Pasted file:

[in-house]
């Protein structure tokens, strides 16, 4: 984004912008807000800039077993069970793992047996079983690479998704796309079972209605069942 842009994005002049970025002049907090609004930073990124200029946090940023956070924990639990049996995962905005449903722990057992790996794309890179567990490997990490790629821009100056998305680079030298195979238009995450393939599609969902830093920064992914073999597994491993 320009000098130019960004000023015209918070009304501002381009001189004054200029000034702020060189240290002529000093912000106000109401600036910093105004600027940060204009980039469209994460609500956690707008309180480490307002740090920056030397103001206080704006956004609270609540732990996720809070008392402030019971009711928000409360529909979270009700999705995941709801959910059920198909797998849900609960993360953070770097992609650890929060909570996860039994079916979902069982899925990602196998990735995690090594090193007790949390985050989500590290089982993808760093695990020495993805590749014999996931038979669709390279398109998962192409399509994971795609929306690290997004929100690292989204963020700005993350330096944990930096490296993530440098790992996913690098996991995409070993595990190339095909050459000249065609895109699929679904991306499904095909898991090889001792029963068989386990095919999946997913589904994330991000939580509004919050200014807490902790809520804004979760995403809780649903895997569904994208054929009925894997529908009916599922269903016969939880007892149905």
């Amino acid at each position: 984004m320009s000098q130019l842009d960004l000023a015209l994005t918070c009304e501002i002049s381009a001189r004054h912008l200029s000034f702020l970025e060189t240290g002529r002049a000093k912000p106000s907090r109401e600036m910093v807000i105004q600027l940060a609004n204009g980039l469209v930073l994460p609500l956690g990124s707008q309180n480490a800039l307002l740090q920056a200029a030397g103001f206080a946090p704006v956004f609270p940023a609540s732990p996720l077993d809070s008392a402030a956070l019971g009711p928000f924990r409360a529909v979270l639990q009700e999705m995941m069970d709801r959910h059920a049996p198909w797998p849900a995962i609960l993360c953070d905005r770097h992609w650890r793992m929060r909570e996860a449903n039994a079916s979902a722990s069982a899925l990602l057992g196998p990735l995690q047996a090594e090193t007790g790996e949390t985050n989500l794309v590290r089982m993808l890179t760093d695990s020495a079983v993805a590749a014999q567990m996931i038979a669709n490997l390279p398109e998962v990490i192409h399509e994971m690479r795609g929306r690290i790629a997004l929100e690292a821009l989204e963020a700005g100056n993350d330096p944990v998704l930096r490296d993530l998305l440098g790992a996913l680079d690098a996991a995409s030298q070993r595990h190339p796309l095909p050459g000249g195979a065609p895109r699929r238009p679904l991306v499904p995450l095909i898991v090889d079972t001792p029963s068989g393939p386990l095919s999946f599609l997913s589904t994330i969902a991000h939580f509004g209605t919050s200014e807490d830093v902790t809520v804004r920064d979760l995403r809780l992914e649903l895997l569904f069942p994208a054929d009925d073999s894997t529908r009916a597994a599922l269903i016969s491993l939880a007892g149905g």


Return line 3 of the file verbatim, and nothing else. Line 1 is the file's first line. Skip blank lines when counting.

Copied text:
């Amino acid at each position: 984004m320009s000098q130019l842009d960004l000023a015209l994005t918070c009304e501002i002049s381009a001189r004054h912008l200029s000034f702020l970025e060189t240290g002529r002049a000093k912000p106000s907090r109401e600036m910093v807000i105004q600027l940060a609004n204009g980039l469209v930073l994460p609500l956690g990124s707008q309180n480490a800039l307002l740090q920056a200029a030397g103001f206080a946090p704006v956004f609270p940023a609540s732990p996720l077993d809070s008392a402030a956070l019971g009711p928000f924990r409360a529909v979270l639990q009700e999705m995941m069970d709801r959910h059920a049996p198909w797998p849900a995962i609960l993360c953070d905005r770097h992609w650890r793992m929060r909570e996860a449903n039994a079916s979902a722990s069982a899925l990602l057992g196998p990735l995690q047996a090594e090193t007790g790996e949390t985050n989500l794309v590290r089982m993808l890179t760093d695990s020495a079983v993805a590749a014999q567990m996931i038979a669709n490997l390279p398109e998962v990490i192409h399509e994971m690479r795609g929306r690290i790629a997004l929100e690292a821009l989204e963020a700005g100056n993350d330096p944990v998704l930096r490296d993530l998305l440098g790992a996913l680079d690098a996991a995409s030298q070993r595990h190339p796309l095909p050459g000249g195979a065609p895109r699929r238009p679904l991306v499904p995450l095909i898991v090889d079972t001792p029963s068989g393939p386990l095919s999946f599609l997913s589904t994330i969902a991000h939580f509004g209605t919050s200014e807490d830093v902790t809520v804004r920064d979760l995403r809780l992914e649903l895997l569904f069942p994208a054929d009925d073999s894997t529908r009916a597994a599922l269903i016969s491993l939880a007892g149905g």